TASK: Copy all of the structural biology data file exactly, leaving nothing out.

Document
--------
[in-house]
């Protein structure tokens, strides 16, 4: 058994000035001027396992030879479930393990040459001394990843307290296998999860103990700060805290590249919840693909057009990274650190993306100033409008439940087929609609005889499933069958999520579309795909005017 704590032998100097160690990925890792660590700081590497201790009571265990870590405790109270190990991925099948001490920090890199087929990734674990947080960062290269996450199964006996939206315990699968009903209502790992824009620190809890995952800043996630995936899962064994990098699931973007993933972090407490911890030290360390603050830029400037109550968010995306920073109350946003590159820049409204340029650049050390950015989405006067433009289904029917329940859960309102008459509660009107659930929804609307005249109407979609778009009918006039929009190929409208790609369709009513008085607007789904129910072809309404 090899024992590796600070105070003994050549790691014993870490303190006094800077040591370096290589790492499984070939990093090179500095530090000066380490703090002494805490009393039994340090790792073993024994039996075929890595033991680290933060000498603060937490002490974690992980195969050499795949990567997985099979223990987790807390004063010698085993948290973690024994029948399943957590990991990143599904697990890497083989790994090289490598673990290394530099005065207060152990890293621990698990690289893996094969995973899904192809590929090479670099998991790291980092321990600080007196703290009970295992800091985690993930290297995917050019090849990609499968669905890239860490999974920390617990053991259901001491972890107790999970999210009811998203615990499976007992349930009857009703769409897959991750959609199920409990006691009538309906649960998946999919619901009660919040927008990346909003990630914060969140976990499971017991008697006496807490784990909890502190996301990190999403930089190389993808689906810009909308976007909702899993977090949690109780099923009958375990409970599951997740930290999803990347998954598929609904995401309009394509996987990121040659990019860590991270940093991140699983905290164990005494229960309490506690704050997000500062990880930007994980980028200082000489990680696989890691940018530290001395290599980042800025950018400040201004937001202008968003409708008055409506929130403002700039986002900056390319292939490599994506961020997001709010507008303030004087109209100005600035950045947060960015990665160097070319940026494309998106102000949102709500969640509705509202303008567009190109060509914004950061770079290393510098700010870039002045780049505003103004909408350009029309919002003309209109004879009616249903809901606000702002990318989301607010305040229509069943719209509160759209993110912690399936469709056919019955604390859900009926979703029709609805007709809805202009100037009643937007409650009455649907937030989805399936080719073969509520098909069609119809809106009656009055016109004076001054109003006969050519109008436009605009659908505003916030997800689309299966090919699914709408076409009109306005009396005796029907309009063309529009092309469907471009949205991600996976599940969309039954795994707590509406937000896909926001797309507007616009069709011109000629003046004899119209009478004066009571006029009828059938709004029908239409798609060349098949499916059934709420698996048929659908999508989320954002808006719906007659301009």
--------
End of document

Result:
[in-house]
């Protein structure tokens, strides 16, 4: 058994000035001027396992030879479930393990040459001394990843307290296998999860103990700060805290590249919840693909057009990274650190993306100033409008439940087929609609005889499933069958999520579309795909005017 704590032998100097160690990925890792660590700081590497201790009571265990870590405790109270190990991925099948001490920090890199087929990734674990947080960062290269996450199964006996939206315990699968009903209502790992824009620190809890995952800043996630995936899962064994990098699931973007993933972090407490911890030290360390603050830029400037109550968010995306920073109350946003590159820049409204340029650049050390950015989405006067433009289904029917329940859960309102008459509660009107659930929804609307005249109407979609778009009918006039929009190929409208790609369709009513008085607007789904129910072809309404 090899024992590796600070105070003994050549790691014993870490303190006094800077040591370096290589790492499984070939990093090179500095530090000066380490703090002494805490009393039994340090790792073993024994039996075929890595033991680290933060000498603060937490002490974690992980195969050499795949990567997985099979223990987790807390004063010698085993948290973690024994029948399943957590990991990143599904697990890497083989790994090289490598673990290394530099005065207060152990890293621990698990690289893996094969995973899904192809590929090479670099998991790291980092321990600080007196703290009970295992800091985690993930290297995917050019090849990609499968669905890239860490999974920390617990053991259901001491972890107790999970999210009811998203615990499976007992349930009857009703769409897959991750959609199920409990006691009538309906649960998946999919619901009660919040927008990346909003990630914060969140976990499971017991008697006496807490784990909890502190996301990190999403930089190389993808689906810009909308976007909702899993977090949690109780099923009958375990409970599951997740930290999803990347998954598929609904995401309009394509996987990121040659990019860590991270940093991140699983905290164990005494229960309490506690704050997000500062990880930007994980980028200082000489990680696989890691940018530290001395290599980042800025950018400040201004937001202008968003409708008055409506929130403002700039986002900056390319292939490599994506961020997001709010507008303030004087109209100005600035950045947060960015990665160097070319940026494309998106102000949102709500969640509705509202303008567009190109060509914004950061770079290393510098700010870039002045780049505003103004909408350009029309919002003309209109004879009616249903809901606000702002990318989301607010305040229509069943719209509160759209993110912690399936469709056919019955604390859900009926979703029709609805007709809805202009100037009643937007409650009455649907937030989805399936080719073969509520098909069609119809809106009656009055016109004076001054109003006969050519109008436009605009659908505003916030997800689309299966090919699914709408076409009109306005009396005796029907309009063309529009092309469907471009949205991600996976599940969309039954795994707590509406937000896909926001797309507007616009069709011109000629003046004899119209009478004066009571006029009828059938709004029908239409798609060349098949499916059934709420698996048929659908999508989320954002808006719906007659301009």